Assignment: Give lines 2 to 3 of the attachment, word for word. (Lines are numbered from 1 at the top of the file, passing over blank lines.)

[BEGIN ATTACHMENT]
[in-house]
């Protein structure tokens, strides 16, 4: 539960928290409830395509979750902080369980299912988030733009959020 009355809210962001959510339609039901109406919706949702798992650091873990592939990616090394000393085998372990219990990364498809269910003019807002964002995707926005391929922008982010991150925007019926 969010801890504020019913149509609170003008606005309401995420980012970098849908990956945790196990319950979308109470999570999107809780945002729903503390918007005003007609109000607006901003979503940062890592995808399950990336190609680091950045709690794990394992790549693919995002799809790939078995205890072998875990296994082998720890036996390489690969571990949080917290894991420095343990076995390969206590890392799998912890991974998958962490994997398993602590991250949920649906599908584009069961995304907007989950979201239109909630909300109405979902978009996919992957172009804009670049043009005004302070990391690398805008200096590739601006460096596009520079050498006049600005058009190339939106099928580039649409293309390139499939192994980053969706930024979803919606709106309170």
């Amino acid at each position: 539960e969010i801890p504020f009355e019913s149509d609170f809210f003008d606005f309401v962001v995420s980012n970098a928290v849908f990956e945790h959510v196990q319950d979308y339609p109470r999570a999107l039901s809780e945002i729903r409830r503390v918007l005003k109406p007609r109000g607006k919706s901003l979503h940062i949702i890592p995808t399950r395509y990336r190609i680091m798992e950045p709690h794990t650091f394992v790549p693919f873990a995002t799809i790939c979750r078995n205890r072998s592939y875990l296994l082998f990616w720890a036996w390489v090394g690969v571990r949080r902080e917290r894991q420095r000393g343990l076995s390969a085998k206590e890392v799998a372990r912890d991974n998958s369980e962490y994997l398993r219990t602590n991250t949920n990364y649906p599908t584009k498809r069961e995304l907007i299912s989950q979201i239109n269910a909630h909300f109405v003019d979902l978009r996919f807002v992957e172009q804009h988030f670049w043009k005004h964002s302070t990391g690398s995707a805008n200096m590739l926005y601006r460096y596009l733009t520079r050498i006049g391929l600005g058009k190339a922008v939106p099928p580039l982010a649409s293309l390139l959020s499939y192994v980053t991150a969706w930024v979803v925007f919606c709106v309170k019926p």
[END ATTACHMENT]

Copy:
């Protein structure tokens, strides 16, 4: 539960928290409830395509979750902080369980299912988030733009959020 009355809210962001959510339609039901109406919706949702798992650091873990592939990616090394000393085998372990219990990364498809269910003019807002964002995707926005391929922008982010991150925007019926 969010801890504020019913149509609170003008606005309401995420980012970098849908990956945790196990319950979308109470999570999107809780945002729903503390918007005003007609109000607006901003979503940062890592995808399950990336190609680091950045709690794990394992790549693919995002799809790939078995205890072998875990296994082998720890036996390489690969571990949080917290894991420095343990076995390969206590890392799998912890991974998958962490994997398993602590991250949920649906599908584009069961995304907007989950979201239109909630909300109405979902978009996919992957172009804009670049043009005004302070990391690398805008200096590739601006460096596009520079050498006049600005058009190339939106099928580039649409293309390139499939192994980053969706930024979803919606709106309170």
């Amino acid at each position: 539960e969010i801890p504020f009355e019913s149509d609170f809210f003008d606005f309401v962001v995420s980012n970098a928290v849908f990956e945790h959510v196990q319950d979308y339609p109470r999570a999107l039901s809780e945002i729903r409830r503390v918007l005003k109406p007609r109000g607006k919706s901003l979503h940062i949702i890592p995808t399950r395509y990336r190609i680091m798992e950045p709690h794990t650091f394992v790549p693919f873990a995002t799809i790939c979750r078995n205890r072998s592939y875990l296994l082998f990616w720890a036996w390489v090394g690969v571990r949080r902080e917290r894991q420095r000393g343990l076995s390969a085998k206590e890392v799998a372990r912890d991974n998958s369980e962490y994997l398993r219990t602590n991250t949920n990364y649906p599908t584009k498809r069961e995304l907007i299912s989950q979201i239109n269910a909630h909300f109405v003019d979902l978009r996919f807002v992957e172009q804009h988030f670049w043009k005004h964002s302070t990391g690398s995707a805008n200096m590739l926005y601006r460096y596009l733009t520079r050498i006049g391929l600005g058009k190339a922008v939106p099928p580039l982010a649409s293309l390139l959020s499939y192994v980053t991150a969706w930024v979803v925007f919606c709106v309170k019926p």